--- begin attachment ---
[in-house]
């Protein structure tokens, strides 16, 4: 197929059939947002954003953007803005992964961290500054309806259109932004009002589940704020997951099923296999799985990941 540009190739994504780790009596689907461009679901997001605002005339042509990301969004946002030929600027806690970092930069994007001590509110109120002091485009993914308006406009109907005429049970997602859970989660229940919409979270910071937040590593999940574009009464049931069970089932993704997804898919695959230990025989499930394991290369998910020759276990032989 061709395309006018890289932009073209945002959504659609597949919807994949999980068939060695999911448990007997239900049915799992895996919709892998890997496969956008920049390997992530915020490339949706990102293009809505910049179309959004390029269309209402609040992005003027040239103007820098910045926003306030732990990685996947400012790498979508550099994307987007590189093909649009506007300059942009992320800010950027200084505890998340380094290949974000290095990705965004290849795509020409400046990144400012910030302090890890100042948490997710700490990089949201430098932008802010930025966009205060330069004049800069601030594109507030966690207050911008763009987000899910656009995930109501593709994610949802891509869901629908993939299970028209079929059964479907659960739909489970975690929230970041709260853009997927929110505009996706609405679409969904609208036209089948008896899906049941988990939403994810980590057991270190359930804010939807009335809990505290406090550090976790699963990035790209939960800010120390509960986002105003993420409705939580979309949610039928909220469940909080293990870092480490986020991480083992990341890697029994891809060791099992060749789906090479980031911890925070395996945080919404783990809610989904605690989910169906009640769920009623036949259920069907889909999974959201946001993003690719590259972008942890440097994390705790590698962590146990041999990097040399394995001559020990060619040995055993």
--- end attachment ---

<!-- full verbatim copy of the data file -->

[in-house]
């Protein structure tokens, strides 16, 4: 197929059939947002954003953007803005992964961290500054309806259109932004009002589940704020997951099923296999799985990941 540009190739994504780790009596689907461009679901997001605002005339042509990301969004946002030929600027806690970092930069994007001590509110109120002091485009993914308006406009109907005429049970997602859970989660229940919409979270910071937040590593999940574009009464049931069970089932993704997804898919695959230990025989499930394991290369998910020759276990032989 061709395309006018890289932009073209945002959504659609597949919807994949999980068939060695999911448990007997239900049915799992895996919709892998890997496969956008920049390997992530915020490339949706990102293009809505910049179309959004390029269309209402609040992005003027040239103007820098910045926003306030732990990685996947400012790498979508550099994307987007590189093909649009506007300059942009992320800010950027200084505890998340380094290949974000290095990705965004290849795509020409400046990144400012910030302090890890100042948490997710700490990089949201430098932008802010930025966009205060330069004049800069601030594109507030966690207050911008763009987000899910656009995930109501593709994610949802891509869901629908993939299970028209079929059964479907659960739909489970975690929230970041709260853009997927929110505009996706609405679409969904609208036209089948008896899906049941988990939403994810980590057991270190359930804010939807009335809990505290406090550090976790699963990035790209939960800010120390509960986002105003993420409705939580979309949610039928909220469940909080293990870092480490986020991480083992990341890697029994891809060791099992060749789906090479980031911890925070395996945080919404783990809610989904605690989910169906009640769920009623036949259920069907889909999974959201946001993003690719590259972008942890440097994390705790590698962590146990041999990097040399394995001559020990060619040995055993």